Good Manners

Smart Phone

Hey you! With the cell phone! – Put that damned thing down in public. I don’t want to sound old, but…. I think the more ‘I’ and ‘me’ we become, the ruder and more disrespectful we become. We’re so full of ourselves that there isn’t much space left for consideration for others.

The bottom line is that unless someone is giving out their credit card information (in which case I need them to speak slowly and enunciate clearly so I can write it down), I don’t want to hear their phone conversations when I’m in a public place.

A person should be able to sit with themselves quietly for a few minutes, without having a phone. You might be surprised at how satisfying it is to be silent, or to be mindful of yourself. There are few enough phone-free zones left in the world – saunas, bathrooms, airplanes. With all the sonic and electronic pollution today, I think that we should work at creating more bubbles of silence – blessed silence.

I know I’m hopelessly old fashioned and not a big believer in multi-tasking, but I still feel that when a person is driving a car, that is all they should actually be doing:  driving the car.  They should not be texting, putting on eye-liner, eating their dinner, or stirring their coffee.  Yes, all of those things can be important, but they aren’t important enough to risk someone’s life in a car accident – theirs, or mine.  They just aren’t.

And at the risk of stating the obvious, I firmly believe that personal business should actually be kept personal.  I don’t believe that social media is the appropriate setting for family conflicts, neighborhood feuds, failing marriages, or imploding friendships.  We all tend to say (or write) things that we shouldn’t in those situations, so why make it worse by doing so in front of the whole world?  These days, privacy seems to be little more than a quaint idea, but I truly believe that not every single detail of our lives needs to be shared. 👿

 

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Oh G.O.D.!

Fishing Boat

So a girl brings her new fiancé home to meet her parents. Boy looks like a hipster (scarf, big bushy beard, etc.) Understandably, her father would like to know the boy better and so he takes him to his study for a private conversation.
Dad: “So, John. What do you do for a living?”
Fiancé: “Well, I’m an artist.”
D: “So you’re doing well?”
F: “I paint, and God provides me with all I need to live.”
So the dad is a bit confused.
D: “And what will you do when you marry my daughter? Will your art provide for the two of you?”
F: “I will paint, and God will provide for us.”
D: “And when you have kids?”
F: “I will paint, and God will provide for my family.”

The dad nods and walks out of the study. Outside, his daughter is anxiously waiting for him. Daughter: “So, daddy? What’d you think of him? He’s great, isn’t he?” “Well, sweetie,” says the father, “I don’t like his job choice. But, on the other hand, I LOVE what he calls me!”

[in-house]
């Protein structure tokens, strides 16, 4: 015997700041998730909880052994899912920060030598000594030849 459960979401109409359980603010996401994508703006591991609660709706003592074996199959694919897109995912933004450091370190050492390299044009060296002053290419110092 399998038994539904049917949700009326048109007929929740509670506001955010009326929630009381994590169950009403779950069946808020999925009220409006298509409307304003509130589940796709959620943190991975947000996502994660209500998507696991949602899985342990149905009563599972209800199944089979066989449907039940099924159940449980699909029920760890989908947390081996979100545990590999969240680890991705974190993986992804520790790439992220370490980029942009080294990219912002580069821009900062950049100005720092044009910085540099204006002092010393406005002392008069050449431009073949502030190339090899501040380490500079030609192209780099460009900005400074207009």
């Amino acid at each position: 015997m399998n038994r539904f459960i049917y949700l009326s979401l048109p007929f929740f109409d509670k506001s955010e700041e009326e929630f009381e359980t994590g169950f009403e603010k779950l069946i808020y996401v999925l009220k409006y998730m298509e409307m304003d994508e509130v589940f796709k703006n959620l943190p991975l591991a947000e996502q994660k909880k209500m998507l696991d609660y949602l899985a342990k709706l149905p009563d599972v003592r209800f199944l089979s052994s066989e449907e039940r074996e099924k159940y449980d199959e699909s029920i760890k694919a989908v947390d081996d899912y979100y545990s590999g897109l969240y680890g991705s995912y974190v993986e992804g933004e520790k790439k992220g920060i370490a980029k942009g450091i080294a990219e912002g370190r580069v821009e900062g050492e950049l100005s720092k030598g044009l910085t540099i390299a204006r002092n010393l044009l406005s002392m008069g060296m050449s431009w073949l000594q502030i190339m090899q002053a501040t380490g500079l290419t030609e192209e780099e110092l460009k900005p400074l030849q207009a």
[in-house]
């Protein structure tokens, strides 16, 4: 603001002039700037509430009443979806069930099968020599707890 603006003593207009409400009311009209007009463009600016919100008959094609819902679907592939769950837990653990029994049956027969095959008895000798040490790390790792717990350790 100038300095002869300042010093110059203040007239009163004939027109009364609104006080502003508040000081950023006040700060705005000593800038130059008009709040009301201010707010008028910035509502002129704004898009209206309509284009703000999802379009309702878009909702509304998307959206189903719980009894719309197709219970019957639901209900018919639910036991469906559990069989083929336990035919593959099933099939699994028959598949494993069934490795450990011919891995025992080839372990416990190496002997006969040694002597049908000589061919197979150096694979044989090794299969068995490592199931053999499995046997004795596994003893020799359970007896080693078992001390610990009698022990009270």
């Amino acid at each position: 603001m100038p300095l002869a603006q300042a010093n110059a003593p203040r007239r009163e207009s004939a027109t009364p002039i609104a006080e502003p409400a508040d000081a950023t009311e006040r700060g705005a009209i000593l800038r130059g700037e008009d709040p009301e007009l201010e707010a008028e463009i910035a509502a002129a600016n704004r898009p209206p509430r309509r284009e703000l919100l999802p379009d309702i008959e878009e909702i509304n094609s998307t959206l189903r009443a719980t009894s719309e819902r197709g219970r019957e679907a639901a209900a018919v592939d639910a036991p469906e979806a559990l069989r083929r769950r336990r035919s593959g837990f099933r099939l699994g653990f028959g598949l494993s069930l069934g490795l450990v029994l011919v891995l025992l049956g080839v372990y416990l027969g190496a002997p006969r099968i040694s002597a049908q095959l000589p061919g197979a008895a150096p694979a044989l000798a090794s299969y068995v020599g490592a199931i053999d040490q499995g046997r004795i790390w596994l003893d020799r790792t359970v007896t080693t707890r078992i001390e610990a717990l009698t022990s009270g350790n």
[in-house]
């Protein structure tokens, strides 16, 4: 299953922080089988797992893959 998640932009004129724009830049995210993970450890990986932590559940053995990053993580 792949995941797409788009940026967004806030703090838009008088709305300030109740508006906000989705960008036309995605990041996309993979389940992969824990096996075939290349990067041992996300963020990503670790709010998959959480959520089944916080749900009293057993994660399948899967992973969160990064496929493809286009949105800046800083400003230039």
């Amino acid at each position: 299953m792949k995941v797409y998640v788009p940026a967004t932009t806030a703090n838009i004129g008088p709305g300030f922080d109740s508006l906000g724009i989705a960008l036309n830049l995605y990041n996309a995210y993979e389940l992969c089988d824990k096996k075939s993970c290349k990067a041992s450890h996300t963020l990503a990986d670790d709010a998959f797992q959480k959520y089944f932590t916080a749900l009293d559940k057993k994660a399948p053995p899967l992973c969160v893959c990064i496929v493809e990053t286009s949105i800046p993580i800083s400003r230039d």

***

A young guy from North Dakota moves to Florida and goes to a big “everything under one roof” store looking for a job.

The Manager says, “Do you have any sales experience?” The young guy says “Yeah. I was a vacuum salesman back in North Dakota.” Well, the boss was unsure, but he liked the kid and figured he’d give him a shot, so he gave him the job. “You start tomorrow. I’ll come down after we close and see how you did.” His first day on the job was rough, but he got through it.

After the store was locked up, the boss came down to the sales floor. “How many customers bought something from you today?” The kid frowns and looks at the floor and mutters, “One”. The boss says “Just one? Our sales people average sales to 25 to 30 customers a day. This is gonna have to change very soon if you’d like to continue your employment here. We have very strict standards for our sales force here in Florida. One sale a day might have been acceptable in North Dakota, but you’re not on the farm anymore, son.”

The kid took his beating, but continued to look at his shoes, so the boss felt kinda bad for chewing him out on his first day. He asked (sarcastically), “So, how much was your one sale for?” The kid looks up at his boss and says “$124,548.88″. The boss, astonished, says $124,548.88??? What the heck did you sell?”

The kid says, “Well, first, I sold him some new fish hooks. Then I sold him a new fishing rod to go with his new hooks. Then I asked him where he was going fishing and he said down the coast, so I told him he was going to need a boat, so we went down to the boat department and I sold him a twin engine Chris Craft.

Then he said he didn’t think his Honda Civic would pull it, so I took him down to the automotive department and sold him that 4×4 Chevrolet Suburban.” The boss said “A guy came in here to buy a fish hook and you sold him a boat and a SUV???” The kid said “No, the guy came in here to buy tampons for his wife, and I said, ‘Bro, your weekend’s a mess, you should go fishing.

 

 

 

Tony’s Cell Phone Info

Phone
__________________________________

4 Things you might not have known about your Cell Phone

These are things that you can do with it: For all the folks with cell phones. (This should be printed and kept in your car, purse, and wallet. Good information to have with you.) There are a few things that can be done in times of grave emergencies. Your mobile phone can actually be a life saver or an emergency tool for survival. Check out the things you can do with it.